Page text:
The 32-year-old Hubble Space Telescope attempts to identify how quickly the universe expands, and how much that expansion is accelerating through a number called the Hubble Constant (named after astronomers Edwin P. Hubble and Georges Lemaître who first attempted to measure it in 1929).
The Hubble Constant is a notoriously tough number to pin down because different observatories looking at different areas of the universe have produced different results.
SHOES-Supernovae, HO, for the Equation of State of Dark energy, led by Nobel Laureate Adam Riess of the Space Telescope Science Institute (STScI) and the Johns Hopkins University in Baltimore, Maryland, is a scientific collaboration investigating the universe’s expansion rate
‘This is what the Hubble Space Telescope was built to do, using the best techniques we know to do it. This is likely Hubble’s magnum opus, because it would take another 30 years of Hubble’s life to even double this sample size,’ Riess said of the development,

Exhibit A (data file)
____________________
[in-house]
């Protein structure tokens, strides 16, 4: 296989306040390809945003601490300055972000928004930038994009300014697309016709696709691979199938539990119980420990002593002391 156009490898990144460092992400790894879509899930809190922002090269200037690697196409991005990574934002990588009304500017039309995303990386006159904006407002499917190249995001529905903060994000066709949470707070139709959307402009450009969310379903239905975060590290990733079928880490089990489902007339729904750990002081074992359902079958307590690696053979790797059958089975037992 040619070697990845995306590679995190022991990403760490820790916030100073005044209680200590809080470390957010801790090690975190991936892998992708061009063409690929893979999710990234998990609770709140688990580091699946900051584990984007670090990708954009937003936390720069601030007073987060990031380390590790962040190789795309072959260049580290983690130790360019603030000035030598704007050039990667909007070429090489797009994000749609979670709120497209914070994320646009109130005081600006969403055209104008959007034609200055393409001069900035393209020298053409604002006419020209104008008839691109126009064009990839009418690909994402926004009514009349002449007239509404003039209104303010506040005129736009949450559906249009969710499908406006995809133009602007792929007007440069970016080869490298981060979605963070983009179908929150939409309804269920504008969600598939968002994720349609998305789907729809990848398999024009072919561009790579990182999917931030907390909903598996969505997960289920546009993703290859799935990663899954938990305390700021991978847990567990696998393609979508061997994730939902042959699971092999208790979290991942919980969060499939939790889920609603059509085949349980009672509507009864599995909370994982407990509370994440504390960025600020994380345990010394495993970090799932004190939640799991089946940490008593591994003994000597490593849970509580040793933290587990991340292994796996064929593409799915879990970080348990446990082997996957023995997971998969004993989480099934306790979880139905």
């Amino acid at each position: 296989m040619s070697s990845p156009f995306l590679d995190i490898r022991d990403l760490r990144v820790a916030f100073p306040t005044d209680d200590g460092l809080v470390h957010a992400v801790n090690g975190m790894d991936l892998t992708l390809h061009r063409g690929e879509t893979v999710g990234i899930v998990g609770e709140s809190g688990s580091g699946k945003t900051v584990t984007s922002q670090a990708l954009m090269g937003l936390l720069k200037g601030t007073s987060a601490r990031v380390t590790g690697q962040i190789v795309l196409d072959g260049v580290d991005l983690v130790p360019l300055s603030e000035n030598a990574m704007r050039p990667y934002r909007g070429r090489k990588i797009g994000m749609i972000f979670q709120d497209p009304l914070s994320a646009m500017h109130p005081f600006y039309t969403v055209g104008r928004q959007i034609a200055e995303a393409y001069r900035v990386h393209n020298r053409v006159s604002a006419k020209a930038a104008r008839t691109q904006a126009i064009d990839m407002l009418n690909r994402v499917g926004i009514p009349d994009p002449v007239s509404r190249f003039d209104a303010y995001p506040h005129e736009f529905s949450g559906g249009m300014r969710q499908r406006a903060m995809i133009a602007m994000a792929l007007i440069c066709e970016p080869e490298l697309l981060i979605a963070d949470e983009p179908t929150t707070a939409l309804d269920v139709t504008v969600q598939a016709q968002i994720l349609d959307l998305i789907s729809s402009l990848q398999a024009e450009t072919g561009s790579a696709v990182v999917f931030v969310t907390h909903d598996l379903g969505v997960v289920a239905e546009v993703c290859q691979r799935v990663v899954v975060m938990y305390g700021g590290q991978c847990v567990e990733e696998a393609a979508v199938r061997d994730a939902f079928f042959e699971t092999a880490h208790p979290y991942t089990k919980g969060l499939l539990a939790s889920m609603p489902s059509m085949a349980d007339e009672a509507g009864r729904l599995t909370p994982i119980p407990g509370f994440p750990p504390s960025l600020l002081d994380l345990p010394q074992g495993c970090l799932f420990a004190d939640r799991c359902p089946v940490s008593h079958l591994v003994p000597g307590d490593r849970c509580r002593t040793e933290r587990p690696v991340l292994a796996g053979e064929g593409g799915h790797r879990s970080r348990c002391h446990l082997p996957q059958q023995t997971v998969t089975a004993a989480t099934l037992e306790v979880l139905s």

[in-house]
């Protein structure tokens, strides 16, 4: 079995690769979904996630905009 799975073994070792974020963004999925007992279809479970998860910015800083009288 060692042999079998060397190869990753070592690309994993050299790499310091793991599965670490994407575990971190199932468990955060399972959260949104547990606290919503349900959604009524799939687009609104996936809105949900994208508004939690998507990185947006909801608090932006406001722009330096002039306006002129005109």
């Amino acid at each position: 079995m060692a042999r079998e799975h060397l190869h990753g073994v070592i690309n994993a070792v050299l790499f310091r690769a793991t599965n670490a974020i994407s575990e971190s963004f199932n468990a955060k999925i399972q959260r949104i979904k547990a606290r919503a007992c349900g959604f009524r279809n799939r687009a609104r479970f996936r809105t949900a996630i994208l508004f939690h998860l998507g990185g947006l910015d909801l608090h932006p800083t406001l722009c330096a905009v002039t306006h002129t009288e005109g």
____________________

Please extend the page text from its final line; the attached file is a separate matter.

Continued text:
The SHOES team produced a Hubble Constant estimate of 73. This turned out to be higher than previous research that combined the Standard Cosmological Model of the Universe and measurements by the European Space Agency’s Planck mission to predict a value for the Constant of 67.5 plus or minus 0.5 kilometers per second per megaparsec.
Who is right? It turns out it doesn’t matter so much. This confusion is exciting for astronomers like Riess.
‘Actually, I don’t care what the expansion value is specifically, but I like to use it to learn about the universe,’ Riess concluded.
More measurements are expected to come in the forthcoming 20 years from the James Webb Space Telescope, which is completing commissioning work in deep space ahead of looking at some of the first galaxies.
Stay updated with all the insights.
Navigate news, 1 email day.
Subscribe to Qrius